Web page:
Manganese Aluminium alloys, batteries Carbonates India, Australia, China
Neodymium Permanent magnets Alkaline rocks and carbonatites China
Nickel Alloys, batteries Weathered ultra-mafic rocks Indonesia, Philippines
Scandium Aluminium alloys Byproduct of REE mineral and metal refining China, Russia, Ukraine, Kazakhstan
Tellurium Solar panels Byproduct of copper and lead refining Russia, Sweden, Japan
Yttrium LED, superconductors Weathered clay China
Copper Electric cars and related infrastructure Chalcopyrites Chile
Dysprosium Permanent magnets Alkaline rocks and carbonatites China
Europium Superconductors Alkaline rocks and carbonatites China


On 1 April 2017, the Ministry of Petroleum and Energy (MPE) was given administrative responsibility related to prospecting for and recovering mineral deposits on the NCS. Administrative authority for seabed minerals has been delegated to the NPD. That includes mapping resources, compiling resource accounts and following up the industry’s activities, as well as providing technical and economic advice to the MPE. Little exploration for mineral deposits has so far taken place in Norwegian sea areas, and the applicable legislation is not designed for such activity. The MPE is therefore working on a new Act covering mineral recovery from the NCS.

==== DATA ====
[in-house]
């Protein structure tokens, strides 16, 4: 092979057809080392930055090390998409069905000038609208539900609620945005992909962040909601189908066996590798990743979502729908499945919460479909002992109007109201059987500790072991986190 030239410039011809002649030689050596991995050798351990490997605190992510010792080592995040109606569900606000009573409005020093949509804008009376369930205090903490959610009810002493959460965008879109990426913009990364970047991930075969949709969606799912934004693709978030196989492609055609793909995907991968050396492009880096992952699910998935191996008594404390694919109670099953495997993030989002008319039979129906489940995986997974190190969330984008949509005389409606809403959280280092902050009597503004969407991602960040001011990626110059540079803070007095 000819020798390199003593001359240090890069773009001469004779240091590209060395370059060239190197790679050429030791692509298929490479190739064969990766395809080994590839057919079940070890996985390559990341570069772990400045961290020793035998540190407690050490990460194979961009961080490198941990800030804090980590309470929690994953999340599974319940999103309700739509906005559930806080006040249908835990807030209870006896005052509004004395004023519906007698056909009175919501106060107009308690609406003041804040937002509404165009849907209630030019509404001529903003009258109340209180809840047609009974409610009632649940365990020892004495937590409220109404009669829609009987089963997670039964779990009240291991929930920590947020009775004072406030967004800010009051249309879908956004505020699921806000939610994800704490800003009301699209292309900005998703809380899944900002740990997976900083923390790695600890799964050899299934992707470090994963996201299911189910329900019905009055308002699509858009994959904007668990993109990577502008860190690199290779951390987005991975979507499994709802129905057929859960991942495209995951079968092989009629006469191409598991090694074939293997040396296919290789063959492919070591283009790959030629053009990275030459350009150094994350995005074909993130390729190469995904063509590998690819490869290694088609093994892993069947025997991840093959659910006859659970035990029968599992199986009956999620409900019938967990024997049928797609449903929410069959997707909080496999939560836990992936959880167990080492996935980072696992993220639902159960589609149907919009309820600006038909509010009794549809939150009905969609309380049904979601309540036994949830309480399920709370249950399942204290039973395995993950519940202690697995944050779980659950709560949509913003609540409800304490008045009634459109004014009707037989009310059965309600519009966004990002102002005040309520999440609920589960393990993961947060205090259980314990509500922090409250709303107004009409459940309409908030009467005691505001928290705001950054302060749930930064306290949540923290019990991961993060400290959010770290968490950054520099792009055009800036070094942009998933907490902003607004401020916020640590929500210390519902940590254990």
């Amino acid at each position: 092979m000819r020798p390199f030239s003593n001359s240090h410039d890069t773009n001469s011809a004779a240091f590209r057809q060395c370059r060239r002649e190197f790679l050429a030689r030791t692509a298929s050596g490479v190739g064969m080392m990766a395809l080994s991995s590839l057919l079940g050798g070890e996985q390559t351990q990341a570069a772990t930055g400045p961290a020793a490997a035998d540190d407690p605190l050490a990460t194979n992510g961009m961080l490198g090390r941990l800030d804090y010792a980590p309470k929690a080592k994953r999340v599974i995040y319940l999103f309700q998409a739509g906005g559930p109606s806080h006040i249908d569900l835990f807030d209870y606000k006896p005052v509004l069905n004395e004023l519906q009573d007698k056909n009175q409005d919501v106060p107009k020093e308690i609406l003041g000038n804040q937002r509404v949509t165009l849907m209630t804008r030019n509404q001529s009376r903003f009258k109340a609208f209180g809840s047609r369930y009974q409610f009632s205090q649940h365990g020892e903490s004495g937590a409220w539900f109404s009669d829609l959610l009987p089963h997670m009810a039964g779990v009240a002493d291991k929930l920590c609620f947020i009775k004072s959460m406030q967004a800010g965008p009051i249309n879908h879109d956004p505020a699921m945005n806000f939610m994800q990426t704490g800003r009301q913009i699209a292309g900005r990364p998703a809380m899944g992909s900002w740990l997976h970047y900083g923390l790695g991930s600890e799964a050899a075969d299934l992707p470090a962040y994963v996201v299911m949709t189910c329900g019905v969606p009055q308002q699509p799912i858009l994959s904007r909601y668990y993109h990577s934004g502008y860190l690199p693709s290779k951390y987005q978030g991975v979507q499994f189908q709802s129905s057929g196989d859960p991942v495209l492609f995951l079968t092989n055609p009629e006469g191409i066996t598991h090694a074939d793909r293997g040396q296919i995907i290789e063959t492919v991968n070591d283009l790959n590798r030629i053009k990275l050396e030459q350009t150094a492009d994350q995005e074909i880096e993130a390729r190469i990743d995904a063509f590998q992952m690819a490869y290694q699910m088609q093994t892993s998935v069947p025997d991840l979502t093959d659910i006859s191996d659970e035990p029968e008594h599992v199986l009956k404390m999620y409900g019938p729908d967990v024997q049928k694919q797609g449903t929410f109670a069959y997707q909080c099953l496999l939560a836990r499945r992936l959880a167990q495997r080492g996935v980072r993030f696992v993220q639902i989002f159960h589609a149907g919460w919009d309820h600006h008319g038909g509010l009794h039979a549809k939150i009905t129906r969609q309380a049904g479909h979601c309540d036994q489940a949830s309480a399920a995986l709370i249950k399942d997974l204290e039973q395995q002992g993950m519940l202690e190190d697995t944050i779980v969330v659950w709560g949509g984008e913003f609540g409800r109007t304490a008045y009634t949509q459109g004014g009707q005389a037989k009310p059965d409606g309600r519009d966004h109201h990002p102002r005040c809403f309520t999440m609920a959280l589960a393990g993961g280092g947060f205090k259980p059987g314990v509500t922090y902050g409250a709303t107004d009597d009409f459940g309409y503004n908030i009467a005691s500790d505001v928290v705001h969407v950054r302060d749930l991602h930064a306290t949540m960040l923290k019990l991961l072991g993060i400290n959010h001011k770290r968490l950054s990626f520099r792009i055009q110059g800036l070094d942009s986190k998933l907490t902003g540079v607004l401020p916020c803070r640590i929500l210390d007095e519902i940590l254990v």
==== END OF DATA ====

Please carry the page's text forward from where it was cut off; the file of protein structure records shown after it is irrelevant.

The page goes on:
Where the NCS is concerned, seabed minerals are known to exist in the deep parts of the Norwegian Sea (figure 8.3). The University of Bergen (UiB) made the first discoveries of “black smokers” there more than a decade ago (fact box 8.2). Drawing in part on the NPD’s large multibeam bathymetric data set from these waters, the UiB identified a number of sulphide deposits (both smokers and mounds) along the volcanic Mohn Ridge between Jan Mayen and Bjørnøya and further north. Samples have since been taken from a number of sulphide deposits and crusts while mapping the Norwegian Sea in a multi-year research partnership between the UiB and the NPD.